“Ouch, Oh, Ouch” are the words that I always seem to be saying. I find it so annoying to have to say it everyday. I’m sick of hearing it, so I can’t even imagine how the people surrounding me feel. At 15 years old I was positive I broke my toe although I couldn’t remember how, two weeks later my fingers felt the same way, broken. I knew then that if I had broken all of fingers at once that would definitely be something I’d have remembered.
Three different doctors later, I was diagnosed as having psoriatic arthritis. I was given about 3 different prescriptions that would help with the inflammation. I have a great life as for luck, not so much, so wasn’t I surprised I had arthritis at 15.
Years later I am now 27, on Enbrel, Metatexate, prednisone, and Folic Acid. I have days when I literally cannot get out of bed. As tough and normal as I seem on the outside, I can something feel my joints deteriorating, and just want to fall apart. Never knowing if I’ll have a normal future is really scary.
Can I ever have kids?
Will I be in a wheelchair by the time I’m forty?
Are my hands going to look like the first picture that comes up on Google when I search Arthritis?
No one can answer these questions for me and no one can ever understand. Even people I have met that have Arthritis can’t understand because everyone’s is so different.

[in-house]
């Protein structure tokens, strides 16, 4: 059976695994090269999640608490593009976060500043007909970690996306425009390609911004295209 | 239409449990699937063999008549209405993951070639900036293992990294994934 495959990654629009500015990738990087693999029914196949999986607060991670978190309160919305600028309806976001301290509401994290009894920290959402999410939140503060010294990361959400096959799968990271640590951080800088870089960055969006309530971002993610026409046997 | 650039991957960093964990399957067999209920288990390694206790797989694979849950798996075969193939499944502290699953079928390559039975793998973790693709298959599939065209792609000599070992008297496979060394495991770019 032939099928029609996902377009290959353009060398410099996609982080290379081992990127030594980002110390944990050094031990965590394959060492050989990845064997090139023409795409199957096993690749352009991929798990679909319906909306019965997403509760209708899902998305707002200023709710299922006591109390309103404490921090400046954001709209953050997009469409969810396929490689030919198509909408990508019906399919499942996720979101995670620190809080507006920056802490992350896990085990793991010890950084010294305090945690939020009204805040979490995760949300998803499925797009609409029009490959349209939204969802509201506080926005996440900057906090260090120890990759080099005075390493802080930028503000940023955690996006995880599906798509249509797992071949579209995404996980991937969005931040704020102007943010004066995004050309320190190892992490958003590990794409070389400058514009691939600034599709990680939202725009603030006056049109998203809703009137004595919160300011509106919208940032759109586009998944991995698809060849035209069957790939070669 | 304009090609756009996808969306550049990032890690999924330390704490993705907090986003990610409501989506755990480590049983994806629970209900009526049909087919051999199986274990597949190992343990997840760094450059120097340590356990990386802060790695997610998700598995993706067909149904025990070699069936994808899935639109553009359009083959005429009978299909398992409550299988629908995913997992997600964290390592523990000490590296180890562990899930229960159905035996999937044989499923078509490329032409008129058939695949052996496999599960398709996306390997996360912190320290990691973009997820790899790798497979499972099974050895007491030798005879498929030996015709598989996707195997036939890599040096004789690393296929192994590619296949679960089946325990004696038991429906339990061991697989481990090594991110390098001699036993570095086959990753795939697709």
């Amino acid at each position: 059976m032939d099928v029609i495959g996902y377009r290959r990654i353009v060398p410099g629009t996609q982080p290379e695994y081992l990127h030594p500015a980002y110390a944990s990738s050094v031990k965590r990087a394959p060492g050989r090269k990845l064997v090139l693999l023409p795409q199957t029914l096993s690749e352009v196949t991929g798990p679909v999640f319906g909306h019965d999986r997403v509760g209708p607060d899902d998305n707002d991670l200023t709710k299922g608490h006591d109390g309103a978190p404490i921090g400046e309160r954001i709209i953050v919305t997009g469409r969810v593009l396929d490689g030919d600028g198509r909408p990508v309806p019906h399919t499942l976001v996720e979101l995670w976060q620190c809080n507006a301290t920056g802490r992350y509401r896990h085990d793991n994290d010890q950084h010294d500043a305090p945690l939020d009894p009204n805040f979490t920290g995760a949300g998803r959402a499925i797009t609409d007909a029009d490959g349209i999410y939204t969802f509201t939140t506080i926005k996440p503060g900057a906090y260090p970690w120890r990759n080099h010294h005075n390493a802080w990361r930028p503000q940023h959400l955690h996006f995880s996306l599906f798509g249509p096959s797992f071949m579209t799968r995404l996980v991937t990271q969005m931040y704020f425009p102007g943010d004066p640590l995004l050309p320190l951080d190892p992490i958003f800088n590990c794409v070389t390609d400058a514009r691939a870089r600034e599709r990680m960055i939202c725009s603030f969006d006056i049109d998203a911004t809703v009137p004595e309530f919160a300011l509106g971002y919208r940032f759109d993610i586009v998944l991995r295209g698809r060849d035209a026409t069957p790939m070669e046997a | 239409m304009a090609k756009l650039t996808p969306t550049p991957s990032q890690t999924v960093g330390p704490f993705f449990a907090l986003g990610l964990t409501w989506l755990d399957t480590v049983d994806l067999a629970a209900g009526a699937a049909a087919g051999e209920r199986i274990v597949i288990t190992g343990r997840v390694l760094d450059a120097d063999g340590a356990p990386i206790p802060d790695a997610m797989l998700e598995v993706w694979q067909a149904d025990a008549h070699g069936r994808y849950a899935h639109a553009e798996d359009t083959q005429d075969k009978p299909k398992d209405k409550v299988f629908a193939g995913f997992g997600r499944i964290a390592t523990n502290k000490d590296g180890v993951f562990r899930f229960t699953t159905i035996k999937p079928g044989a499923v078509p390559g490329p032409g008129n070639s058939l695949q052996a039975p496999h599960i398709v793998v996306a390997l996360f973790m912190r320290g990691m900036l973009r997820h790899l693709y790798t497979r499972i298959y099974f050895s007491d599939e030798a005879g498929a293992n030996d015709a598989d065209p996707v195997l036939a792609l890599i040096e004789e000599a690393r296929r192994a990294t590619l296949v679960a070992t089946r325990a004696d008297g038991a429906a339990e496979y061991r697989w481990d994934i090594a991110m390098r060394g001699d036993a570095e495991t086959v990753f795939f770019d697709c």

Working as a Makeup artist I need my hands. The constant fear of losing of my job, and my health insurance, over my hands not being able to move is a complete stressor. I have joined groups on the Internet where everyone talks about their arthritis and found it made me nothing but more depressed. Over the years though I have tried to come to terms with it all and just because I am stuck with this for life, I can’t let arthritis hold me back in any of my dreams. I can still go out and run around (some day’s slower then others). Putting my life on hold, waiting for a cure has never been an option.
The support of the best family and friends has been so important and helpful. Arthritis has taught me to be thankful for what I can still do and all that I have.
September 10-16th is Invisible Illness Week and their mission is to increase awareness that nearly 1 in 2 people have a chronic condition in the USA and about 96% of those people do not have visible signs of illness.
Jenna Donza is not only the author of this post but she is my little sister. Please help her, and others like her, fight for a cure by donating to the Arthritis Foundation